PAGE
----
- having dementia or a prior brain injury
- being African or African American
- having alcohol or substance abuse disorders
Not everyone with these risk factors will get tardive dyskinesia. However, it is important for a person taking antipsychotic medications to know the risk factors and seek medical care if symptoms appear.
Tardive dyskinesia symptoms usually come on gradually. They may appear while taking an antipsychotic medication, but they can also show up months or even years after stopping the drug.
A person should consult a doctor as soon as symptoms appear to help treat it in its early stages.
The primary symptom of tardive dyskinesia is involuntary facial movements. These movements include:
- pursing the lips
- sticking out the tongue
- chewing or chomping
- smacking the lips together
- excessive blinking
Less commonly, tardive dyskinesia can cause involuntary movements of the arms, legs, fingers, and toes.
Preventing tardive dyskinesia is not always possible, as symptoms may come on suddenly. The best way to reduce the symptoms of tardive dyskinesia is to report involuntary movements to a health care professional as soon as they occur.
One strategy to spot this side effect in its early stages is to see a psychiatrist regularly while taking antipsychotic medications. The psychiatrist may use a screening test called the "Abnormal Involuntary Movement Scale" (AIMS), which helps identify symptoms of tardive dyskinesia.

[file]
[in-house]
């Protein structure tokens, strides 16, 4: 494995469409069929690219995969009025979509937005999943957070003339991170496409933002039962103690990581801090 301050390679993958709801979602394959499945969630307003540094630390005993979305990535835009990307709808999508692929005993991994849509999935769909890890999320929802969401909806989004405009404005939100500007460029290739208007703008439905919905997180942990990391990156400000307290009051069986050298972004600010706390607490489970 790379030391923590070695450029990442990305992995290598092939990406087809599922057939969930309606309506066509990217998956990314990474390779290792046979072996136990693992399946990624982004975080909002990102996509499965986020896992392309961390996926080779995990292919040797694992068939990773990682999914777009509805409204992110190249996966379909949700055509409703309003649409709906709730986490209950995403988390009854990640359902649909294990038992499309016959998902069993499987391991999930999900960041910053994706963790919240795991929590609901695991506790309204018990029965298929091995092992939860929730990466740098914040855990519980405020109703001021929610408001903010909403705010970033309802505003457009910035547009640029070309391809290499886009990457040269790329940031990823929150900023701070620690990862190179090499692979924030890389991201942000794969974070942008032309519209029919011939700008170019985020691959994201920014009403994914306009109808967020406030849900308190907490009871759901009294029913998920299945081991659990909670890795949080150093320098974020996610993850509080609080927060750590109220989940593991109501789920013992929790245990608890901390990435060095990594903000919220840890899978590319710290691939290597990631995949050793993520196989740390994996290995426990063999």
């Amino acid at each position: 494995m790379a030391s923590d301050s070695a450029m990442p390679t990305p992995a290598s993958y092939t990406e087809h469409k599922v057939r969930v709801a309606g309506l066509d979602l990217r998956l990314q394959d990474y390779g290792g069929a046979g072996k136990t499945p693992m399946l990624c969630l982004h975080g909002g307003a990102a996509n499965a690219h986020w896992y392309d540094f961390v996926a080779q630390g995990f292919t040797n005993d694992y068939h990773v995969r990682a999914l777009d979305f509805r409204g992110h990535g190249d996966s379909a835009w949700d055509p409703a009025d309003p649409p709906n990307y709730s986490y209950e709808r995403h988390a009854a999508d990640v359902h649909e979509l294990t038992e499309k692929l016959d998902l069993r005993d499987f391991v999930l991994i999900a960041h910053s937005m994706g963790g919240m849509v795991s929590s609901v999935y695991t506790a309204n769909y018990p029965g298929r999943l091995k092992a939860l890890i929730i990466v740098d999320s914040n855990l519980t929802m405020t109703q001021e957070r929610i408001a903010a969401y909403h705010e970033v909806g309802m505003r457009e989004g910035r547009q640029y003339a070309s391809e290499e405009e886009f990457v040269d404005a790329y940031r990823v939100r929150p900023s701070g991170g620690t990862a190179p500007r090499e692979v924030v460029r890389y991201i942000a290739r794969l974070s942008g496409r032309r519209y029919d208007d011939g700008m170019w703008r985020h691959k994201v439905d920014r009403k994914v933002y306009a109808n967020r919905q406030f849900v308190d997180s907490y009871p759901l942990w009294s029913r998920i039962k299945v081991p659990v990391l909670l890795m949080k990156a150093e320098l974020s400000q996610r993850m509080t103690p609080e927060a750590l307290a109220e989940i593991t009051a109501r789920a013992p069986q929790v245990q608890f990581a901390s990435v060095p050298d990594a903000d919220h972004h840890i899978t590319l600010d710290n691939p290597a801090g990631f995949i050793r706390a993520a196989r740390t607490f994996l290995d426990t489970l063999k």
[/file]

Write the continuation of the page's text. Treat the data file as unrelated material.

People who are taking metoclopramide or prochlorperazine for digestive problems may also need to be regularly evaluated by a doctor for symptoms of tardive dyskinesia. In general, these drugs should only be used for short periods when treating digestive problems.
Treating tardive dyskinesia may involve reducing the dose of the antipsychotic or switching to a different drug. This should only be done with the guidance of the prescribing doctor, as severe mental illnesses can be life-threatening.
Sometimes switching or reducing the medication relieves the symptoms of tardive dyskinesia, but this is not always the case.
Until recently, there were no FDA-approved treatments for tardive dyskinesia. In 2017, two medications were approved to treat this condition:
- valbenazine (Ingrezza)
- deutetrabenazine (Austedo)
Anyone wanting to try these medications to reduce the symptoms of tardive dyskinesia should speak to their doctor.
The American Academy of Neurology suggest that ginkgo biloba extract may also help relieve tardive dyskinesia symptoms in some people. It is worth noting, however, that its effects were only studied in people hospitalized with schizophrenia.
They also noted that there is not enough evidence to show whether other natural remedies, such as vitamin E and melatonin, work for tardive dyskinesia.
However, there is some evidence that an anti-anxiety drug known as clonazepam can help treat tardive dyskinesia, but this drug can be habit-forming.
Although tardive dyskinesia itself is not life-threatening, its symptoms can adversely affect a person's quality of life. If a person is taking antipsychotic medications, it is a good idea for them know the signs of tardive dyskinesia so they can report any symptoms to a medical professional as soon as they occur.
Although there is no definitive cure for every person that has tardive dyskinesia, newer neuroleptics combined with new FDA-approved treatments offer hope for this condition.